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LB574, protecting children, and standing ground against false compassion

On March 23, the Nebraska Legislature voted to advance Senator Kathleen Kauth’s LB574, the “Let Them Grow” Act, to the second round of debate. LB574 would prohibit subjecting children (anyone under 19) to puberty blocking drugs, cross-sex hormones, and mutilating surgeries for the purpose of attempting to change the child’s sex.

LB574 also gives people a right to sue doctors who subjected them to these procedures as children and prohibits any state money from going to institutions that perform them.

Forbidding that public funds be used for these drugs and surgeries on children is an important part of the bill because the University of Nebraska Medical Center (UNMC), a public institution, has a “gender clinic” that provides these drugs and procedures and refers minors for them. Disturbingly, several doctors from UNMC testified against the bill and in favor of these practices at LB574’s committee hearing Feb. 8.
Supporters of the bill, however, included men and women, some still quite young, who had been subjected to and now regretted “hormone therapy” and surgeries—such as double mastectomies—at ages as young as 16, including at UNMC.

LB574 was debated on first round (referred to as “General File”) for eight hours, which was spread out over three days. It needed 33 “yes” votes (out of 49 total senators) to end a legislative filibuster and proceed to a vote on whether to advance the bill. It received exactly 33.
After the vote to end the filibuster, senators voted on whether to advance the bill to the second round (known as “Select File”). This time the bill received 30 “yes” votes—more than the needed 25, but fewer than the 33 who voted to end the filibuster, an indicator that some senators would like to see changes in the bill before it passes into law. Select File debate has not yet been scheduled.

LB574 is important because it has become necessary to protect adolescent children and their parents from a new, predatory pseudo-medical industry that, like the abortion industry, profits richly from the exploitation of vulnerable people. The children who are put on cross-sex hormones can become permanently infertile after only months of such “therapy.”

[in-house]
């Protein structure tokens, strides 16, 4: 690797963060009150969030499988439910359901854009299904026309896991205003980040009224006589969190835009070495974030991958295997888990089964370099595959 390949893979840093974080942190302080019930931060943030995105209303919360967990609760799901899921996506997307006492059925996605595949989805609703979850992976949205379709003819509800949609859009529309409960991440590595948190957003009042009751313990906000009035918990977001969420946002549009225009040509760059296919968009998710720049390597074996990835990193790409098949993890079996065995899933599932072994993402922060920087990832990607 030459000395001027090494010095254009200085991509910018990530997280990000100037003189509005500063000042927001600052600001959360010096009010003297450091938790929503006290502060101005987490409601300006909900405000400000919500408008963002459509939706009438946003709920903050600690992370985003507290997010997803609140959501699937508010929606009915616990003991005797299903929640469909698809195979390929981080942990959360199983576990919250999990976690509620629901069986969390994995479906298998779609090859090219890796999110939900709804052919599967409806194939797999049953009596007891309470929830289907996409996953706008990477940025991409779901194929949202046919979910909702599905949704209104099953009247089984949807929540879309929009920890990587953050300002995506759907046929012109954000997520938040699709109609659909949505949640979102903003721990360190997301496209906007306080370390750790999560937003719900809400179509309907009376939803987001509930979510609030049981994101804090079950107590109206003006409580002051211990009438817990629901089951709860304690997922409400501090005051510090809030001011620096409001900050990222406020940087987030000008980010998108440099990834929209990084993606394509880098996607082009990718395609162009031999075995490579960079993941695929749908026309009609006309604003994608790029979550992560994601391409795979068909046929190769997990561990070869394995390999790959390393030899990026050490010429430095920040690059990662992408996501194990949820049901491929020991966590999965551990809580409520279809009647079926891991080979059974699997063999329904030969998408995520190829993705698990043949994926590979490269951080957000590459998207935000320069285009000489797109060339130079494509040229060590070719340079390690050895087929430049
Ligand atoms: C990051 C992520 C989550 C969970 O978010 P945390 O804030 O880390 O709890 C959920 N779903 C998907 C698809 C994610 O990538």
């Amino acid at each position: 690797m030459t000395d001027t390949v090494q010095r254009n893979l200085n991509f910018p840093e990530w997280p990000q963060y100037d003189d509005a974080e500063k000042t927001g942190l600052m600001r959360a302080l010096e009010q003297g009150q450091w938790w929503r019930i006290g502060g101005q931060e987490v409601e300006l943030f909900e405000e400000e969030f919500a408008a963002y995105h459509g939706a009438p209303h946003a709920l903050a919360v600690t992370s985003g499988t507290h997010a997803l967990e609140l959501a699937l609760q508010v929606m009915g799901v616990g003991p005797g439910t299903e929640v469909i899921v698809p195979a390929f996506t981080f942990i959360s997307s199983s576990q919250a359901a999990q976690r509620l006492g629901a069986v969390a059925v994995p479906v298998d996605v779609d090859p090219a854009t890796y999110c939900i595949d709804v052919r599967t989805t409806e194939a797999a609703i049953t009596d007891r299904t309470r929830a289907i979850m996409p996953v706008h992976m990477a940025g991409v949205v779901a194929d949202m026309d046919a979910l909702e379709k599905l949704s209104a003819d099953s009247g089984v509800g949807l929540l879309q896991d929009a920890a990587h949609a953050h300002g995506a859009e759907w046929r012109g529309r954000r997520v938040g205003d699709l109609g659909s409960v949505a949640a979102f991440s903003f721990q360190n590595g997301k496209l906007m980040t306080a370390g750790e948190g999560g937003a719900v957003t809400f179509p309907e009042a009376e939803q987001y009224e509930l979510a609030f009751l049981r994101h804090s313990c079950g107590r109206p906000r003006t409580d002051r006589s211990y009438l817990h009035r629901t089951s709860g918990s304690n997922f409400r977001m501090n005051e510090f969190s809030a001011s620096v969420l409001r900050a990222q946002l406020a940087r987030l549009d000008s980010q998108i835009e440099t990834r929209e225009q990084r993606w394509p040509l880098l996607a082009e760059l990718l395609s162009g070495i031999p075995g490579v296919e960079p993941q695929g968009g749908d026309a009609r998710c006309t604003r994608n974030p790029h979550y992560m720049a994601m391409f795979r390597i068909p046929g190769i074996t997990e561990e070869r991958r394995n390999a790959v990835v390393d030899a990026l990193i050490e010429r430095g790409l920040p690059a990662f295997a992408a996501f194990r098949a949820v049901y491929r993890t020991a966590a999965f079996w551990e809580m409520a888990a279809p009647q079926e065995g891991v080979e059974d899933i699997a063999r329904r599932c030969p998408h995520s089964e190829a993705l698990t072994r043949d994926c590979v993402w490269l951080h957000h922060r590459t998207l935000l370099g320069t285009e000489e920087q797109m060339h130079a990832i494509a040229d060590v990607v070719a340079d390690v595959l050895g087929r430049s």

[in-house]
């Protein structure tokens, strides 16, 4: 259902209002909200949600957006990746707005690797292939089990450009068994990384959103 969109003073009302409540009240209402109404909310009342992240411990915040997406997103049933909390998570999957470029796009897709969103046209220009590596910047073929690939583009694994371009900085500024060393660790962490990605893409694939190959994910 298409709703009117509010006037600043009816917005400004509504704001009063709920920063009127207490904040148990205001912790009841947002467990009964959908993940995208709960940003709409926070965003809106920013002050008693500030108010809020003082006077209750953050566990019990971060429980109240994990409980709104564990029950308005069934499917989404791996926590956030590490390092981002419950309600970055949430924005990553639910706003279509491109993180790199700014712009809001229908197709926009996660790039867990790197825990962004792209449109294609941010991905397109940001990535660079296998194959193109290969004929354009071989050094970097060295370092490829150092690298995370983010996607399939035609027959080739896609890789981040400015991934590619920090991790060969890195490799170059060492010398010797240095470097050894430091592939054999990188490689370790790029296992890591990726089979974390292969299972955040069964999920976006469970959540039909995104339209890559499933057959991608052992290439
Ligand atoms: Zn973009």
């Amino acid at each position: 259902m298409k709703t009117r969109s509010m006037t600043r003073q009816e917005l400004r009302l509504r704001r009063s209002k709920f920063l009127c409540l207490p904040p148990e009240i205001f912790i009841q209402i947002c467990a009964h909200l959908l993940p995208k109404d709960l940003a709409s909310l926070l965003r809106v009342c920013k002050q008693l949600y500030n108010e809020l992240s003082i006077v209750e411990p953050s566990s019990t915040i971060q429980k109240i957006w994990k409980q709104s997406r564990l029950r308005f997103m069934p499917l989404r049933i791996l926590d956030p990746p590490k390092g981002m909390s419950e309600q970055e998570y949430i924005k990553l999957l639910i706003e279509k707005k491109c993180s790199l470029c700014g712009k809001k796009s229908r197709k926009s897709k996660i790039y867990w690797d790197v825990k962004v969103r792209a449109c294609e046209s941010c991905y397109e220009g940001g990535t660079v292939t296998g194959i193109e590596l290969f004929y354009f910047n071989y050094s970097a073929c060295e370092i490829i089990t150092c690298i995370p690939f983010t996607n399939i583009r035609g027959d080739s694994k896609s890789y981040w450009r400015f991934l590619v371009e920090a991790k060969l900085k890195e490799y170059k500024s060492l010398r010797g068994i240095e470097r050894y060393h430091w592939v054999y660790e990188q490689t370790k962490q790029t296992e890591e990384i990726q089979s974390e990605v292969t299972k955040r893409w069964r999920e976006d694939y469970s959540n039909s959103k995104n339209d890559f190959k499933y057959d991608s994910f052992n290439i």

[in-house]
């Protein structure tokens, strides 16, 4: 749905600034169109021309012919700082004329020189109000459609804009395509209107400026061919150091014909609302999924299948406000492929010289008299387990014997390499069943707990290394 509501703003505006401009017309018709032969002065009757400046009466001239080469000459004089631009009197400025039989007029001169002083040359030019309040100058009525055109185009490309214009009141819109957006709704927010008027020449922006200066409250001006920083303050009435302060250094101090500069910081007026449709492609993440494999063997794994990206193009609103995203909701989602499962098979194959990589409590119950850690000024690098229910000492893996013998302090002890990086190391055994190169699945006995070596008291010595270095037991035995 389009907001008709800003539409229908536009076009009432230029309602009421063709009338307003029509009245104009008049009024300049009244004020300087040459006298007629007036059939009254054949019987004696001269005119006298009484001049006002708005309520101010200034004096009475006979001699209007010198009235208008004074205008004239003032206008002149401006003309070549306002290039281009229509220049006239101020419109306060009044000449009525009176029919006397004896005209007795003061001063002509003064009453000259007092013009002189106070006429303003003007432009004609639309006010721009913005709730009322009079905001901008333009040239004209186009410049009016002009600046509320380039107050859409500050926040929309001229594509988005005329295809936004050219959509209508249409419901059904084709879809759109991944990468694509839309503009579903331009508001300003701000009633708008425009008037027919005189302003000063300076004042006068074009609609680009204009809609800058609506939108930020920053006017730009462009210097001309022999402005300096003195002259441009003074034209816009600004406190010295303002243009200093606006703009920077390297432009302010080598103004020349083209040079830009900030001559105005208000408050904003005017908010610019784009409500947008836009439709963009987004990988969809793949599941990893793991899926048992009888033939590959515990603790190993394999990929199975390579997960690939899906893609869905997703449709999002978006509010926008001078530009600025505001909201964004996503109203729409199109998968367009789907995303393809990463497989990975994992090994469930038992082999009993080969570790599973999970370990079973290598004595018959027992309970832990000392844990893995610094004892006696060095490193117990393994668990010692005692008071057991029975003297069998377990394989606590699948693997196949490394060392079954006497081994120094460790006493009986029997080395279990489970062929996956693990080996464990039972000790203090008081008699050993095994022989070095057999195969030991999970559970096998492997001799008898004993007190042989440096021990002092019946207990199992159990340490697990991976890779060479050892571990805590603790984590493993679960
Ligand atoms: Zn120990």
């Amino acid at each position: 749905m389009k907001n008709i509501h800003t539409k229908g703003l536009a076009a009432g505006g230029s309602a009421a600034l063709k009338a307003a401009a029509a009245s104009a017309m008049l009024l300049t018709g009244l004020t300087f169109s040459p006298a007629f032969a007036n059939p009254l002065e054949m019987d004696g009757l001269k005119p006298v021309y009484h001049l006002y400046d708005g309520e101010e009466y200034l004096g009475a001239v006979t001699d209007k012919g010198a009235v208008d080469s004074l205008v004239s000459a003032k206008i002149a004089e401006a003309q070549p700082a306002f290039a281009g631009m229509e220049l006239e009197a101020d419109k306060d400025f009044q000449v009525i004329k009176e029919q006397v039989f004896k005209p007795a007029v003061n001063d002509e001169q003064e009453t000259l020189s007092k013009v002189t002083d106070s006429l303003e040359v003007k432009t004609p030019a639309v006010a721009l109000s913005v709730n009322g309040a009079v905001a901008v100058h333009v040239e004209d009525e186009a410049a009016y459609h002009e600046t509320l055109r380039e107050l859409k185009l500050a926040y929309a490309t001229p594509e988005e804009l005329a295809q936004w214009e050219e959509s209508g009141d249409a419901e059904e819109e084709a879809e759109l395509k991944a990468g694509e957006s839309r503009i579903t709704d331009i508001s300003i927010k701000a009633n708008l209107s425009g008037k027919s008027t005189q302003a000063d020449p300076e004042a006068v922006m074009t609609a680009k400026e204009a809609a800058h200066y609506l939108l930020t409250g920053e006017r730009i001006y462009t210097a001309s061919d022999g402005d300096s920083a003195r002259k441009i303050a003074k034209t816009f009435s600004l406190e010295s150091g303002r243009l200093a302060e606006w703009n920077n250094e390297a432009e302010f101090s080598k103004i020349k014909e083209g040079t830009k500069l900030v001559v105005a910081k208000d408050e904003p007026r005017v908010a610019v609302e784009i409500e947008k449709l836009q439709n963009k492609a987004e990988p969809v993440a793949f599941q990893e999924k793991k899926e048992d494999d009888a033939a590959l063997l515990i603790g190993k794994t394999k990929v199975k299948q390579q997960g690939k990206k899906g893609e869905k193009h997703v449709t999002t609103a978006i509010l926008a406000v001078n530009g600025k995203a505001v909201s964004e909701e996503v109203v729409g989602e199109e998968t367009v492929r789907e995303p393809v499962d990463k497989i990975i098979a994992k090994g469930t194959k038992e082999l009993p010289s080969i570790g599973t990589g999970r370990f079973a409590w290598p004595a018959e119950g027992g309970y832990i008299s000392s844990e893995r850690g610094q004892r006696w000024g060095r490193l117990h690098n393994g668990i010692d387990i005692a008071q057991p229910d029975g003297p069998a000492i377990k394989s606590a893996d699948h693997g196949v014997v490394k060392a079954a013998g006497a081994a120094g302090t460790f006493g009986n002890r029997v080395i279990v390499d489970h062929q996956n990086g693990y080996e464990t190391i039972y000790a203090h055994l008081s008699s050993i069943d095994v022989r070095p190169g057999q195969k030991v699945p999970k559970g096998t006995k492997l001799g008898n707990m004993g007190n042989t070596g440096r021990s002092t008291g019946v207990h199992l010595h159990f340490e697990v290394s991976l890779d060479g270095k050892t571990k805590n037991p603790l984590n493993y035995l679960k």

Even if a person persists in wanting to live as the opposite sex—something that is simply not biologically possible—his or her body will always be trying to heal itself because the hormones that are being injected cannot change the maleness or femaleness of their bodies that exists all the way down to the cellular level. The same is true of surgeries. The wounds that are inflicted on a person, creating artificial parts or cavities, are recognized by the body as wounds that the body then attempts to heal. Constant re-wounding of the body through these hormones and surgeries, which cost thousands and thousands of dollars, will be necessary to keep fighting a permanent war with nature for the rest of the person’s life. There is no end, except in reconciling with the truth about oneself, including one’s body.

If and when the person realizes what they have done is a mistake, permanent damage, including to their fertility, has often already been done to the body. There is simply no legitimate argument against protecting kids from this kind of destructive and profit-generating violence posing as medical treatment.

Those who defend puberty blockers, cross-sex hormones, and “transition” surgeries often say they are necessary to prevent gender-questioning adolescents from attempting suicide. They rely on pseudoscience—often internet polls that are later referred to as “studies”—to “prove” these claims, which are often used to intimidate parents to consent to these interventions on their children. It is very encouraging that our Legislature has, at least in round one, not consented into being shamed into a false compassion that would acquiesce to this predatory industry rather than putting an end to it, which is what is demanded by real compassion.

Senator Kauth deserves thanks and respect for her perseverance and steadfastness since the introduction of this bill. Senators Bruce Bostelman (Brainard), Rob Clements (Elmwood), Rick Holdcroft (Bellevue), Brad von Gillern (Omaha), Ben Hansen (Blair), and Julie Slama (Peru) also deserve our gratitude for their willingness to stand up and speak on behalf of the kids and parents who are being victimized by this industry.

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